If Louisville Doesn’t Get The Death Penalty, No School Ever Will

With yet another scandal rocking Louisville’s basketball program, it might be time for a punishment we haven’t seen in decades: the death penalty.

“The death penalty was instituted basically as a way of saying, ‘Schools are so out of control with rampant cheating, they can no longer police themselves – so we literally have to shut this thing down and start over from scratch,’” Kentucky Sports Radio college basketball writer Aaron Torres said on CBS Sports Radio’s Ferrall on the Bench. “I’m not saying the death penalty should be implicated or involved here, but this is about as cut-and-dry as we just explained: a program that is already on probation getting caught breaking NCAA rules, let along federal laws. If we don’t use the death penalty on this, we might as well just take it out of the rule book because I don’t think it will ever be used again. This is as cut-and-dry of a death penalty case as, frankly, I’ve ever covered since I’ve started covering college sports.”

 

 

Either way, it’s difficult to see Rick Pitino surviving yet another scandal, especially one involving a federal investigation. Louisville reportedly paid $100,000 to a recruit and $150,000 to another – all while on probation for using prostitutes to attract top prospects.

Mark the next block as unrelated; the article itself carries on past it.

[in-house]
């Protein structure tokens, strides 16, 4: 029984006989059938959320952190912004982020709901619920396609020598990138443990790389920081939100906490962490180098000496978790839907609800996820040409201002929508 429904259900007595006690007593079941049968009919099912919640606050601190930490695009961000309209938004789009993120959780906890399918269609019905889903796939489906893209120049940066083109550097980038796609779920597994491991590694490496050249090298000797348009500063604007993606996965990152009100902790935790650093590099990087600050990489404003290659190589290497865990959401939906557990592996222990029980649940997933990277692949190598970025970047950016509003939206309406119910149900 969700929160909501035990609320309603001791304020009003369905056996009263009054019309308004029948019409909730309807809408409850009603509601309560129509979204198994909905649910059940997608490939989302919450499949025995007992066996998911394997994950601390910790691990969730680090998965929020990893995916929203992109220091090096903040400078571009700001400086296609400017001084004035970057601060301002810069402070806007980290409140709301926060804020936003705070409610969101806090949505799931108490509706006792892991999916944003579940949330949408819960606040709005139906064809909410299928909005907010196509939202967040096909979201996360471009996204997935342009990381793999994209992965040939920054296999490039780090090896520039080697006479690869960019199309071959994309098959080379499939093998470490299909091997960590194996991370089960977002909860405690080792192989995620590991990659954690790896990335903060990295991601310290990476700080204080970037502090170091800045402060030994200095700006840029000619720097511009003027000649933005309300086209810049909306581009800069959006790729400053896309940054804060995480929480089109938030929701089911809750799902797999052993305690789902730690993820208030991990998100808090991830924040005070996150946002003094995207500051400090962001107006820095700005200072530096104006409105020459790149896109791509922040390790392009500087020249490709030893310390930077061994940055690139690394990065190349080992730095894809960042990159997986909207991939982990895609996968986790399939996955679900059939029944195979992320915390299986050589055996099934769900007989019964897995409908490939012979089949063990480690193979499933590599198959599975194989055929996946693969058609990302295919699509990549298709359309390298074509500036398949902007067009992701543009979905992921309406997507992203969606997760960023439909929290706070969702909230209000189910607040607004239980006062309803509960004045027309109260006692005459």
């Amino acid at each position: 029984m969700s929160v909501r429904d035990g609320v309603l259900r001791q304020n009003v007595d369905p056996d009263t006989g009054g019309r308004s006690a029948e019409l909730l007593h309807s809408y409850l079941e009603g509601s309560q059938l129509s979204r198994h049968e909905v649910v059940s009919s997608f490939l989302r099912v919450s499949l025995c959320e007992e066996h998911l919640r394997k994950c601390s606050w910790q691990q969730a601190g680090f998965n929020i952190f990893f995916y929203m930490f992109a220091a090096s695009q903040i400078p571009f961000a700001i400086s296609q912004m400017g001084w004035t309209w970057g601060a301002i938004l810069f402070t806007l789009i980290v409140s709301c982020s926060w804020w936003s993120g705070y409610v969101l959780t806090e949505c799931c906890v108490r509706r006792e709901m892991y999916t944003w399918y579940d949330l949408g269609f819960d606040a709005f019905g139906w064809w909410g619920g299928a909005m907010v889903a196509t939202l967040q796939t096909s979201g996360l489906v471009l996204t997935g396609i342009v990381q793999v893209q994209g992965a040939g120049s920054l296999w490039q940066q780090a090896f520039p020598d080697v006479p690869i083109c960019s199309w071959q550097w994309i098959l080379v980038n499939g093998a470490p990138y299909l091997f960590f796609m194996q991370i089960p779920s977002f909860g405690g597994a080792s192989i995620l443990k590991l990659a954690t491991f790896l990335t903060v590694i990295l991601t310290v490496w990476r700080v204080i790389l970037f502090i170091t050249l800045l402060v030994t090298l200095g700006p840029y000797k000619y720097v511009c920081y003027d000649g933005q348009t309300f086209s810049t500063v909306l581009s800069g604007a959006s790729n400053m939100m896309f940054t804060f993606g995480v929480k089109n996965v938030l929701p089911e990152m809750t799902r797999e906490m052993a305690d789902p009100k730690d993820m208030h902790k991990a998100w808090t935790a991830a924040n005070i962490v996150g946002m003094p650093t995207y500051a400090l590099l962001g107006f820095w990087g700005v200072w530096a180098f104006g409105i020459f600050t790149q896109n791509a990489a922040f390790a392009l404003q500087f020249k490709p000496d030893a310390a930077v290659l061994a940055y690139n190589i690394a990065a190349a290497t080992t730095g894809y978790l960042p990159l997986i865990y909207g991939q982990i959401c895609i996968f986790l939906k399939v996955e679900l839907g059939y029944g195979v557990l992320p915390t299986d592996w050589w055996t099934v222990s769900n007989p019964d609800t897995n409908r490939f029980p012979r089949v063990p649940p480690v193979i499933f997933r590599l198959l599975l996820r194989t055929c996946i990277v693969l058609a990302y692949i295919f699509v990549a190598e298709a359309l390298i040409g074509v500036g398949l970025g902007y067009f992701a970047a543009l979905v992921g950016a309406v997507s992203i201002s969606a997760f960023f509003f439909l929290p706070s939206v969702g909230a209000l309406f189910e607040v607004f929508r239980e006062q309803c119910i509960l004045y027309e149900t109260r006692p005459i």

If Pitino survives this, Scott Ferrall said, it’s possible he could get away with murder and not lose his job.

“I think there are some coaches like Nick Saban who could probably get away with murder, but this guy has gotten away with so much through the years,” Torres said. “Louisville is in a unique place because they have an inferiority complex as an athletic department in a state that is massively dominated by the University of Kentucky, and this guy, he and Bobby Petrino – a less than stellar pillar of the community himself – have brought this school basically unprecedented athletic success. But it’s been one scandal after another. He has gotten away with a lot because he continues to win at a high level. But he’s done. I just can’t imagine a scenario (in which he keeps his job).

“This is bad enough to get any coach fired as it is,” Torres continued, “but the program is already on probation. I just don’t see any scenario where he survives this. Even Louisville fans have turned on him. They are a very patient bunch because of what he’s won, but they’re tired of it. They’re tired of having their school, their university, and their city dragged through the mud, and this guy is always at the center of it. They’re ready to move on, and I think everybody else is, too.”

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